By The Numbers: Coronavirus Slams Wisconsin Economy

By: Cori Petersen

290,000 Apply for Unemployment

As of April 5, 290,000 Wisconsinites have applied for unemployment benefits since Gov. Evers declared Wisconsin to be in a public health emergency March 12. About 69,300 applied the week of March 14 about another 115,700 applied the week of March 23, and then another 103,000 the week of March 29, according to the Department of Workforce Development’s (DWD) unofficial numbers. Monday, March 30 saw the most applications with an unofficial total of 24,664 just that day. Tyler Tichenor, spokesman for the DWD, said that the week of March 23 “we had about a 75% increase in the number of applications than we did at the height of the Great Recession.”

22 Facility Closures and 47 Mass Layoffs Reported for March

There were 22 facility closures reported to the state and 47 workforce reductions, which add up to 69 data points for the month of March. State law requires companies of 50 or more employees to provide notice to employees and the state 60 days prior to a mass layoff. Last March only saw 11 data points for these categories. Of the 47 reported company layoffs, over half occurred in Madison and Milwaukee — with 17 in Madison and 11 in Milwaukee. As of April 6, April has already seen six mass layoffs throughout the state and seven facility closures.

Chalk art in Milwaukee.
Chalk art in Milwaukee.
Chalk art in Milwaukee.

Publicly Traded Companies Lose Over $100 Billion in Revenue

While it is still very unclear how long this will last, there is no doubt that COVID-19 has changed the economic landscape across the country and Wisconsin is feeling it in large firms and small businesses alike. CROWE examined how the value of Wisconsin firms have reacted to COVID-19 by plotting the market capitalization of 56 of the state’s 60 publicly-traded companies, Rockwell Automation, Kohl’s and Harley Davidson being some of the most recognizable. In other words, they created a Wisconsin index.

On February 21 market capitalization was about $290 billion for the Wisconsin index, and as of March 20, these firms had lost over $100 billion of revenue.

By plotting the S&P 500 alongside Wisconsin’s publicly traded companies, CROWE concluded that the Wisconsin economy is behaving much like the national economy, that is until recently. The lines track alongside each other up until about March 18 when Wisconsin’s companies took a dip further than the national average.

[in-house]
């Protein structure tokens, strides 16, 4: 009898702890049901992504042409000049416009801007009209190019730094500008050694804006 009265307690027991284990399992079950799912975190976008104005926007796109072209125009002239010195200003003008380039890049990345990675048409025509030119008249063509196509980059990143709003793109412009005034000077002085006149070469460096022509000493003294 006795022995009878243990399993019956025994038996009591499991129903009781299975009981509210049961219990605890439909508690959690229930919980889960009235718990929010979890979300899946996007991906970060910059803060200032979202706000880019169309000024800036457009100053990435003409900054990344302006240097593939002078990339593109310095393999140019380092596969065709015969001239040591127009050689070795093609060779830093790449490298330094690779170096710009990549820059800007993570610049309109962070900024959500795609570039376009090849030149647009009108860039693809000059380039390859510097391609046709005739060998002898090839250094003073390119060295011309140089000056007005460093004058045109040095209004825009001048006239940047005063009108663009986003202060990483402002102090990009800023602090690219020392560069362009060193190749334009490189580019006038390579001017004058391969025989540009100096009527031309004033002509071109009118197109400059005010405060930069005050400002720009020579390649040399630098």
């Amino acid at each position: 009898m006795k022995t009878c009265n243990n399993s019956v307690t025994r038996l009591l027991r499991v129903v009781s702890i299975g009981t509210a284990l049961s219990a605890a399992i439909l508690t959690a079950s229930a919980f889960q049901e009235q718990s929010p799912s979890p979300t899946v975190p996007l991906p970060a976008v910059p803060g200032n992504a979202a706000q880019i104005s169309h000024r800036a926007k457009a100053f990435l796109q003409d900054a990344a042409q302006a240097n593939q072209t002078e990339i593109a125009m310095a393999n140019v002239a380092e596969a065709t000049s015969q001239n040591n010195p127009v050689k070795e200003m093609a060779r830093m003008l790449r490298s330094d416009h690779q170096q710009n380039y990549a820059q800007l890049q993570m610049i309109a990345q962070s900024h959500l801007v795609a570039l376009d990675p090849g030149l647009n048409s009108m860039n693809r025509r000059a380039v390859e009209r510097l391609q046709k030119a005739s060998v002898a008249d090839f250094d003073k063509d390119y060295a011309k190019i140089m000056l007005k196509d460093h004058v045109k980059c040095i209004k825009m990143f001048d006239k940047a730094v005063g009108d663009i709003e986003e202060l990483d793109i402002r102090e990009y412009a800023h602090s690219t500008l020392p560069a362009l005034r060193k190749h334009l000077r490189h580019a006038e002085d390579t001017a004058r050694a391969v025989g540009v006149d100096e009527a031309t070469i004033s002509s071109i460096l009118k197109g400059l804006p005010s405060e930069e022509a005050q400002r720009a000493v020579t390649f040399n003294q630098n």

“We’re definitely losing revenue with all the postponements — weddings in particular,” said Ryan Day. “Sure, everything might be up and running again come May, but couples can’t make their guests wait till the last minute, hence all the ‘just in case’ postponements. It’d be nice to have more clarity.”

To get them through this time they are exploring the various options made available by the government. “Still unsure of the best program, if they even apply to a husband and wife operation,” said Ryan Day. “Forgivable grants? Low-interest loans?” They are seemingly leaving no stones unturned.

Three Companies Look to Hire a Total of 8,700 New Employees

But in the midst of this chaos, parts of the market are thriving, namely grocery stores and chains like Wal-Mart. With people staying at home and not knowing how long we will be confined to our dwellings, many have stocked up on household goods which caused the now notorious rush on toilet paper. But items are flying off the shelves so quickly that many stores are hiring to increase their workforce for the duration of COVID-19. Wal-Mart, CVS and Amazon are hiring 800,000 new workers nationwide.

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